I step the rest of the way up to the counter and stand with both hands buried in my coat pockets. Dante’s eyes move back and forth from my face to my hands, likely worried about what I might be hiding in them behind the fabric of my coat. Needles to shoot him up with? Pliers to pull out the rest of his teeth? A knife to cut out his tongue, perhaps? A gun to put him out of his misery?
None of the above.
“Look, I didn’t say nothin’ to no one,” he stutters with one hand facing me, palm forward. “I haven’t said shit. I haven’t did shit.” He looks around the store. “I’ve got myself a real job here. It doesn’t pay jack, but it’s an honest job.” Then his voice rises and cracks when I still don’t respond: “I haven’t done anything!”
“I know,” I finally say. “I’ve been keeping tabs on you since I let you go that night.”
Looking down at a box of gimmicky gum on the counter, each wrapped individually in clear plastic wrappers, I point and say, “Do you mind?”
“Sure, sure, yeah,” he says quickly, gesturing both hands at the gum. “It’s on the house, man. In fact, you can have anything in this f**kin’ store you want.” He smiles squeamishly.
I take a single piece of gum from the box and remove the plastic wrapper, popping it in my mouth.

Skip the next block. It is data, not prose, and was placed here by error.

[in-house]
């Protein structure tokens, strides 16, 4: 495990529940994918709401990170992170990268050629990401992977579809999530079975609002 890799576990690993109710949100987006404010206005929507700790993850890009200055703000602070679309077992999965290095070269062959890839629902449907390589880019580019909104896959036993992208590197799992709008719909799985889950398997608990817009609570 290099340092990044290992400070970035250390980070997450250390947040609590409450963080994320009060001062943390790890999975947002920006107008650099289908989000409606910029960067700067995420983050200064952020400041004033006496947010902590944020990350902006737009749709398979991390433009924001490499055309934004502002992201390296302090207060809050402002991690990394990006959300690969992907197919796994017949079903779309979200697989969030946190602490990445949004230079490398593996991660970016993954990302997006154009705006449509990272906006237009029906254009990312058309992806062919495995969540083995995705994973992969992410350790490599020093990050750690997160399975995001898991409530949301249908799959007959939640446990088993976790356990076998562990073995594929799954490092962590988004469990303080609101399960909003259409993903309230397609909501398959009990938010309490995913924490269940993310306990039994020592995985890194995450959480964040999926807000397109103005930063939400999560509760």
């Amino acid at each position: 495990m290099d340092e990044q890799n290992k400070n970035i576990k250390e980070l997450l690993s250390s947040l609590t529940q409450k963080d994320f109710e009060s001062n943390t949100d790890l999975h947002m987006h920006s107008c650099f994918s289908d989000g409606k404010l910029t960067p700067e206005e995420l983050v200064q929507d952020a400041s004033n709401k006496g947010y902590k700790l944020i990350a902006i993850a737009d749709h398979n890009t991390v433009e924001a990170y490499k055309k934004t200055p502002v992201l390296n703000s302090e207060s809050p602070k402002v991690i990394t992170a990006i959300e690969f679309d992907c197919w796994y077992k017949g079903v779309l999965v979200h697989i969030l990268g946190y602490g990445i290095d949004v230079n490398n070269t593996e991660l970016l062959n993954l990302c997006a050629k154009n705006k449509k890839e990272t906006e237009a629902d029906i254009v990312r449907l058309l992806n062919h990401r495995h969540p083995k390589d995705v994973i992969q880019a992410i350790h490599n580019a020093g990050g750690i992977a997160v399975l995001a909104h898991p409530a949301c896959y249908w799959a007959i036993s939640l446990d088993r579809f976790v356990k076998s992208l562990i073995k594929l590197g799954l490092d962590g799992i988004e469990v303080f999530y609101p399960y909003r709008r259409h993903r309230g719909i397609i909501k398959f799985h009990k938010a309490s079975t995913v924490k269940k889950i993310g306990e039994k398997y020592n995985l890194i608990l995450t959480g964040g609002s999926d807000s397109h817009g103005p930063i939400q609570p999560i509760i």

“I see you got new teeth,” I say and then start chewing.
He nods rapidly. “Y-Yeah, I uhh, well there’s a nice dentist on the other side of town who helps addicts tryin’ to get clean. I didn’t actually lose my teeth because of Meth or anything”—I smile and continue to chew—“but he helped me. Got me a denture for real cheap and put me on a payment plan. I’ll have it paid off in a few more months.”
I slip my hands back inside my pockets.
“How would you like a set of permanent implants?” I ask.
Dante’s eyebrows draw inward confusedly.
“I don’t know what you mean?” He’s extremely nervous.
I think I smell urine.
I make a face. “This gum tastes like shit,” I say.
He nods rapidly again, uncertain and still fearful of my every movement and word. “Yeah, kids like that stuff….”
“Well, Dante,” I go back to the important matter, “I have a job proposal for you. That is, if you’re interested in hearing it.”
He doesn’t know what answer he wants to give, but is sure he knows what answer I want to hear.
He opts for the in-between.
“Umm, I’m not sure I understand.”
Bringing the little plastic wrapper up to my lips, I spit the gum back into it and then toss it in the trash can pressed against the counter on the floor.
“I’ve been giving it some thought,” I begin still in the same casual manner I walked in with, “and I believe you’re the right kind of man for the job. You can pay off those dentures with just a fraction of your first paycheck and afford dental implants within a month. Of course, you’ll be put through some tests—medical, among other things—and like with any honest job, you’ll be subject to piss tests every now and then, but I think you’re the right man. What do you say?”
“Umm, well”—he scratches his head—“what exactly is the job? I mean, uh, I guess I’d want to know what was expected of me…well, I mean, if it’s OK I know before I agree?”